Restoring the Balance of the Autonomic Nervous System as an Innovative Approach to the Treatment of Rheumatoid Arthritis

F.A. Koopman, S.P. Stoof, R.H. Straub, M.A. van Maanen, M.J. Vervoordeldonk, P.P. Tak

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The immunomodulatory effect of the autonomic nervous system has raised considerable interest over the last decades. Studying the influence on the immune system and the role in inflammation of the sympathetic as well as the parasympathetic nervous system not only will increase our understanding of the mechanism of disease, but also could lead to the identification of potential new therapeutic targets for chronic immune-mediated inflammatory diseases, such as rheumatoid arthritis (RA). An imbalanced autonomic nervous system, with a reduced parasympathetic and increased sympathetic tone, has been a consistent finding in RA patients. Studies in animal models of arthritis have shown that influencing the sympathetic (via alpha- and beta-adrenergic receptors) and the parasympathetic (via the nicotinic acetylcholine receptor alpha 7nAChR or by electrically stimulating the vagus nerve) nervous system can have a beneficial effect on inflammation markers and arthritis. The immunosuppressive effect of the parasympathetic nervous system appears less ambiguous than the immunomodulatory effect of the sympathetic nervous system, where activation can lead to increased or decreased inflammation depending on timing, doses and kind of adrenergic agent used. In this review we will discuss the current knowledge of the role of both the sympathetic (SNS) and parasympathetic nervous system (PNS) in inflammation with a special focus on the role in RA. In addition, potential antirheumatic strategies that could be developed by targeting these autonomic pathways are discussed. (C) 2011 The Feinstein Institute for Medical Research, Online address: doi: 10.2119/molmed.2011.00065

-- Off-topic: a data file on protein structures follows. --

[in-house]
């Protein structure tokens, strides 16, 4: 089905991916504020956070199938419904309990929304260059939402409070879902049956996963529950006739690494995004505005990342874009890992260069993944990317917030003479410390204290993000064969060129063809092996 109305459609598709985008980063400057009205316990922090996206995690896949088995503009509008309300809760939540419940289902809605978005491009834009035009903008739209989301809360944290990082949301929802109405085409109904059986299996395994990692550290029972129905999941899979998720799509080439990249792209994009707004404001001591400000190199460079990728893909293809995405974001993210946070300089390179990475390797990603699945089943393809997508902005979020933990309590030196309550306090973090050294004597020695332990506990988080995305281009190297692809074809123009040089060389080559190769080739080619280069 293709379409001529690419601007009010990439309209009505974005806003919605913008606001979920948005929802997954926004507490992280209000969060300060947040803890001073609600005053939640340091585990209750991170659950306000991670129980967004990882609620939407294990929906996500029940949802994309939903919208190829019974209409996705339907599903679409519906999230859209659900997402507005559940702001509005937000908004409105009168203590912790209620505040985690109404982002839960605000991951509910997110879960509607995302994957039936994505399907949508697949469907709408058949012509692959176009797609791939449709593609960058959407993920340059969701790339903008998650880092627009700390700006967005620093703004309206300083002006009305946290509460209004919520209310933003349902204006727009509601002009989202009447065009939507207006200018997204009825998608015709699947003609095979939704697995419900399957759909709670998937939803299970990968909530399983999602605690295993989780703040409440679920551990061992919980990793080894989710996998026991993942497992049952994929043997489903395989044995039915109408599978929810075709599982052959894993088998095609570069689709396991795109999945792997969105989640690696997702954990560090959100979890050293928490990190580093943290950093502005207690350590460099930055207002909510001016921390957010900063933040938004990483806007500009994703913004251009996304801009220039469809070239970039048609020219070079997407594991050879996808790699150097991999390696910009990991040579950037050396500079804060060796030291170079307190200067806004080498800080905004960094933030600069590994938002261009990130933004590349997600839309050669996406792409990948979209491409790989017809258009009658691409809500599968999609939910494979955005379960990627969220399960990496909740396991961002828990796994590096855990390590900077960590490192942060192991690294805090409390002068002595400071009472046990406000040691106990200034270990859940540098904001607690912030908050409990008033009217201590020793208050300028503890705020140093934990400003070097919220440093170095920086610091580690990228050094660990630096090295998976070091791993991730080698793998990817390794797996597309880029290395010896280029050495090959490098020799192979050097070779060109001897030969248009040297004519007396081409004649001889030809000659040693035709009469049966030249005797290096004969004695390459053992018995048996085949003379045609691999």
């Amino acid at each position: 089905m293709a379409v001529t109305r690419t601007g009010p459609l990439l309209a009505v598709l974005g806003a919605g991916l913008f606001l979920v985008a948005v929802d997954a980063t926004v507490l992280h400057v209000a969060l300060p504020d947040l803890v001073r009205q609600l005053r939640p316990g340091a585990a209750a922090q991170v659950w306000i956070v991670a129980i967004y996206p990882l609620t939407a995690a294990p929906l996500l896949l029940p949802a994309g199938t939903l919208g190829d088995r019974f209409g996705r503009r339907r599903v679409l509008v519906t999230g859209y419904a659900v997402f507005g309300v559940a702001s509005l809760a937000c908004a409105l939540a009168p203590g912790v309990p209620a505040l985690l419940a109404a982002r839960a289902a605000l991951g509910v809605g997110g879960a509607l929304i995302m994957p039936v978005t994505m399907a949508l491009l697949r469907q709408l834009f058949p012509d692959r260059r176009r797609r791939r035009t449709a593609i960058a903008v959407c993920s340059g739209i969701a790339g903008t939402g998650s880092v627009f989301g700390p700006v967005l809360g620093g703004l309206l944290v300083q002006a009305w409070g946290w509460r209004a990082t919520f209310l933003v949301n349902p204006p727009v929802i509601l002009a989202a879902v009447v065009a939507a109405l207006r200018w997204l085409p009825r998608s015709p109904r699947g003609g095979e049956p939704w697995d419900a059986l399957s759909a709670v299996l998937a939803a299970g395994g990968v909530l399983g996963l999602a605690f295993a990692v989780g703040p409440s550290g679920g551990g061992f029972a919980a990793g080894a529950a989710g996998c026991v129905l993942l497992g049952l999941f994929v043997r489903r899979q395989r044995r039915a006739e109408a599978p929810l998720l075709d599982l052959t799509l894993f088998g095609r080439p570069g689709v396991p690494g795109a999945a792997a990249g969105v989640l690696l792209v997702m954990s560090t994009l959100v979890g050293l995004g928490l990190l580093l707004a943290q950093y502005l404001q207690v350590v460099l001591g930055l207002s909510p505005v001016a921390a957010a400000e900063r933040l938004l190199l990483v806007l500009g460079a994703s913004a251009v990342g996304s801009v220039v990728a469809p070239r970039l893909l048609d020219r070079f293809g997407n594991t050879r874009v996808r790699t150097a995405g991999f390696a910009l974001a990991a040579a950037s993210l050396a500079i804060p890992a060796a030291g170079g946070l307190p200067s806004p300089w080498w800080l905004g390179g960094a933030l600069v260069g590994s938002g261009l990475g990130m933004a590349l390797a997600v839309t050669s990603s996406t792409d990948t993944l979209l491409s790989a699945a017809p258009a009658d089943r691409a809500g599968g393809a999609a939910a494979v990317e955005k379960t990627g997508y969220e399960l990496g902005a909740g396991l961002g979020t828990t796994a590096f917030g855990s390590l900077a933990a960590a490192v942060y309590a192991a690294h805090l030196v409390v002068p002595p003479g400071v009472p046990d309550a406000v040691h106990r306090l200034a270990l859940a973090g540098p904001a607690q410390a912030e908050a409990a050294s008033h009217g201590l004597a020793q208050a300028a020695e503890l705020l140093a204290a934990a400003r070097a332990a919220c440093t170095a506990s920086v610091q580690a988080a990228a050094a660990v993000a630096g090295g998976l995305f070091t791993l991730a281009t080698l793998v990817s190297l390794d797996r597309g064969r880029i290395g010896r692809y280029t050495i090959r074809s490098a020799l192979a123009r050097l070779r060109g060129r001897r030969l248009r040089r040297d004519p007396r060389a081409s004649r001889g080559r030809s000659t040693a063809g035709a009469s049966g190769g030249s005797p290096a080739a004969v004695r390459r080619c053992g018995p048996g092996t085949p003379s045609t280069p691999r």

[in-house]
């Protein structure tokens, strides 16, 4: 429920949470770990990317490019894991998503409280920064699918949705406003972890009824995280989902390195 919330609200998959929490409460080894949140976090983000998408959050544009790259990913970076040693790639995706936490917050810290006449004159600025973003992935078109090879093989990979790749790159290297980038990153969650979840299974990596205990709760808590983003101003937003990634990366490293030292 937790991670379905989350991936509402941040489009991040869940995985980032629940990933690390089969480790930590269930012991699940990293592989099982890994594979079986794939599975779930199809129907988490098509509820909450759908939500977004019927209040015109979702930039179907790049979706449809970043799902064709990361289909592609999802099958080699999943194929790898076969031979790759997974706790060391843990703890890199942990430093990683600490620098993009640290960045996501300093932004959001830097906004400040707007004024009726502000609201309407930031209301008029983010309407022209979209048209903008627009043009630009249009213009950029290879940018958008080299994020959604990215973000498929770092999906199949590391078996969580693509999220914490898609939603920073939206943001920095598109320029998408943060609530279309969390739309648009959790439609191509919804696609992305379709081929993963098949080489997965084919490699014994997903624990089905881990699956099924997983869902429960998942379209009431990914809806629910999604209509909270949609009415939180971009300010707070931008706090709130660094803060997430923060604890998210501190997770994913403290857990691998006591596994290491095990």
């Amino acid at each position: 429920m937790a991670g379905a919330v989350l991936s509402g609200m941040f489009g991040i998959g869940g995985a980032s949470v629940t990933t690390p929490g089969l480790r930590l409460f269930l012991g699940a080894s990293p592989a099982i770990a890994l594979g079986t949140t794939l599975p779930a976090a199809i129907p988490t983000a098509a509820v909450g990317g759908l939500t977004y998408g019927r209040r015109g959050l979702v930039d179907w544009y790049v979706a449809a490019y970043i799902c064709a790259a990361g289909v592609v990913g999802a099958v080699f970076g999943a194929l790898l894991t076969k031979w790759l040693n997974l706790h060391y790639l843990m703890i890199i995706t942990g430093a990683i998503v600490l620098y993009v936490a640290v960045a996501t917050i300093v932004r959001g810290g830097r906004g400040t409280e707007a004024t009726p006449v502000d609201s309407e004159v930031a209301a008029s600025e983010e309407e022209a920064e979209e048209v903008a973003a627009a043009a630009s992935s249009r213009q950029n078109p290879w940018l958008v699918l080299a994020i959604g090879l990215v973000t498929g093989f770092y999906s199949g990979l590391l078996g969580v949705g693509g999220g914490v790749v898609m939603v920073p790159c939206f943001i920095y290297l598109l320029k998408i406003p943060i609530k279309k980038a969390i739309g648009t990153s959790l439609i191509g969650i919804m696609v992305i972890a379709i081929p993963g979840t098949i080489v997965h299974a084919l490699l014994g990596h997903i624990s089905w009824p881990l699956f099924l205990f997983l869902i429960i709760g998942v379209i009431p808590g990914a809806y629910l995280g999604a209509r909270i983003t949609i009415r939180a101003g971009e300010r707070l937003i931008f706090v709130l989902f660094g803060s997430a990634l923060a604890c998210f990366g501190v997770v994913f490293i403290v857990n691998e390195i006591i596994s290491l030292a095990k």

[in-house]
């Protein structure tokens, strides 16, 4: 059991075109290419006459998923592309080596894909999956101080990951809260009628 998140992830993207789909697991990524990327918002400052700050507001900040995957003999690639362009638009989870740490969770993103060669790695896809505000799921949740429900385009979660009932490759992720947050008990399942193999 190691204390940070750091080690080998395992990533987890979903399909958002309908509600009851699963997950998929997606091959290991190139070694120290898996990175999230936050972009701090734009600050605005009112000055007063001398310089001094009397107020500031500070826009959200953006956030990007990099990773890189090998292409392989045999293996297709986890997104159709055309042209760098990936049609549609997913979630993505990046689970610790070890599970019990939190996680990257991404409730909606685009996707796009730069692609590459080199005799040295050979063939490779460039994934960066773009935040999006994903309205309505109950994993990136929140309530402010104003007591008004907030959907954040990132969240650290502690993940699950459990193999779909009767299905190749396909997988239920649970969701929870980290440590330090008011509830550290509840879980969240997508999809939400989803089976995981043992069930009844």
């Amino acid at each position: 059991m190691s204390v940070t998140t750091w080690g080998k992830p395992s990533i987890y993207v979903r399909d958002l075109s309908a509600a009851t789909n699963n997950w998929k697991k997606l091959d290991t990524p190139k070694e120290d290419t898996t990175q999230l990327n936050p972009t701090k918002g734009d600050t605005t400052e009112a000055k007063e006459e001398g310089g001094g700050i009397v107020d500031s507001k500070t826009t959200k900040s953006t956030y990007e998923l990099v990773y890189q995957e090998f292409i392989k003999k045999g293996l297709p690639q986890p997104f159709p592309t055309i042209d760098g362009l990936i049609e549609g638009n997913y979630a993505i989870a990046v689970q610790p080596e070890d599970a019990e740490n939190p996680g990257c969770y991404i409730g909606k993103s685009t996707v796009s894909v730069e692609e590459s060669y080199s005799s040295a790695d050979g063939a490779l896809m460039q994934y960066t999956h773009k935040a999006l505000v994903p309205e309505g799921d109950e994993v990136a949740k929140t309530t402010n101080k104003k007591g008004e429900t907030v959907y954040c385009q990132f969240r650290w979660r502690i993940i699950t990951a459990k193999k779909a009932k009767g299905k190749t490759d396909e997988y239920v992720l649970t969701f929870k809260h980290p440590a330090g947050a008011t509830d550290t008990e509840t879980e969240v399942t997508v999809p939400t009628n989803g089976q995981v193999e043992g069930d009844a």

Original languageEnglish
Pages (from-to)937-948
JournalMolecular Medicine
Issue number9-10
Publication statusPublished - 2011

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